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Tibetan Buddhist monks strive to attain mastery

By DAQIONG and PALDEN NYIMA in Lhasa | China Daily Global | Updated: 2021-09-28 09:25

From the Sera Monastery in Lhasa, Tibet autonomous region, in mid-autumn, one can see distant mountains kissed by clouds under a startlingly blue sky. Beneath a broad canopy of cloth-a shield against the sun's rays in the thin air-rows of monks clad in orange saffron robes sit patiently, waiting for a turn to defend their understanding of the dharma, the philosophy's foundation, against the challenges of a handful of top scholars.

The scholars, a board of master practitioners from the Gelukpa School of Tibetan Buddhism, were examining candidates who sought the highest academic degree-the Geshe Lharampa-and had prepared to engage in preliminary debates over several days in the past week. All of them passed by Friday and will move to an advanced challenge in the spring at Lhasa's Jokhang Temple.

Attaining the Geshe Lharampa degree requires many years, or even a lifetime, engaged in a rigorous study of Buddhist philosophy and its scriptural sutras. The preliminary debates that began on Tuesday-examinations roughly akin to what a professor faces to defend a doctoral dissertation-take place between Sept 14 and 20 this year, at the Sera Monastery, one of the Gelukpa School's three spiritual centers in Lhasa.

Losingpa Trinley Chozang, vice-president of the Tibet branch of the China Buddhist Association, said that 13 monk scholars were taking part in the examinations.

Primary topics at this stage of examination for the Geshe Lharampa come from the five great volumes of Tibetan Buddhist teachings. The candidates are between 31 and 56 years old.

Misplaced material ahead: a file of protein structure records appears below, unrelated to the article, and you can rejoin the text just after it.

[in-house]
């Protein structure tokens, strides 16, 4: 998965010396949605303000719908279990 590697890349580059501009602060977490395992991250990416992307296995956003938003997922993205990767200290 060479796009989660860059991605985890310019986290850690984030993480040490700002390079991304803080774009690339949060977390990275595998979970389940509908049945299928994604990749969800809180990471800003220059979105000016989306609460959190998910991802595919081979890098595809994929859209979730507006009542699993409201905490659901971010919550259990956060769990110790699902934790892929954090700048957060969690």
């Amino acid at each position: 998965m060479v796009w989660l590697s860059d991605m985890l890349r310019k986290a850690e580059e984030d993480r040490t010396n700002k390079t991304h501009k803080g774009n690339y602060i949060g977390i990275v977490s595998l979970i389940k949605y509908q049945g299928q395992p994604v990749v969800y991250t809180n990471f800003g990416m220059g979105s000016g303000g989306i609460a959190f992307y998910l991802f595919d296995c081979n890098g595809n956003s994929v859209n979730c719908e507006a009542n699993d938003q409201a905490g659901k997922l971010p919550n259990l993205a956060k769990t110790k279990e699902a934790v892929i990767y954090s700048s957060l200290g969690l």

The academic debates are part of a grand annual exercise in Tibetan Buddhism. More than 700 monks attend, including examiners from the Sera, Drepung, Gandan monasteries and others, he said, adding that holding a spiritual event on such a big scale honors Buddhism and its followers.

The questions and answers during the event always unfold in the same way. During a sutra debatewhich can last for hours-the candidate is seated. The scholarly examiners stand and pace around in front of him. The debates turn fierce at times as the scholars challenge each aspirant. During the exchange, the monks often clap their hands or gesticulate.

When a candidate raises a point, members of the examining board will counter to keep the debate going. When a candidate prevails, he passes.

Jampal Dorje, a monk from the region's Champaling Monastery, received a Nyethang Ngakrampa degree over the summer-similar to a postgraduate degree-from the Tibet College of Buddhism.

He said the tradition of the Geshe Lharampa debate began with Je Tsongkhapa (1357-1419), the founder of the Gelukpa School. In modern times, the tradition has developed with the support of the government.

"Monk scholars undergoing Geshe Lharampa examinations also have to pass tests of cultural knowledge, grammar, poetry, current affairs and politics, to demonstrate their understanding of social affairs and ability to adapt to modern socialist society," Jampal Dorje said.

Obtaining the Geshe Lharampa degree is extremely difficult, but a successful candidate regards it as a great honor and a major achievement in his spiritual practice.

Champa Shipal, a monk scholar from the Champaling Monastery in Chamdo, is a candidate for the degree who participated in the debates this year. He said he has been studying the five great volumes of teachings in Tibet Buddhism for 31 years, including apprenticeships under several great Buddhist masters. Now he has the confidence to try for the Geshe Lharampa.

"Thanks to the good leadership and policies of the government, I have an opportunity to obtain an academic degree based on my knowledge. I will study hard for the final exam next year," Champa Shipal said.

"I want to express my sincere thanks to all the officials, dharma masters and my monk friends for their big support."

Randy Wright contributed to this story.

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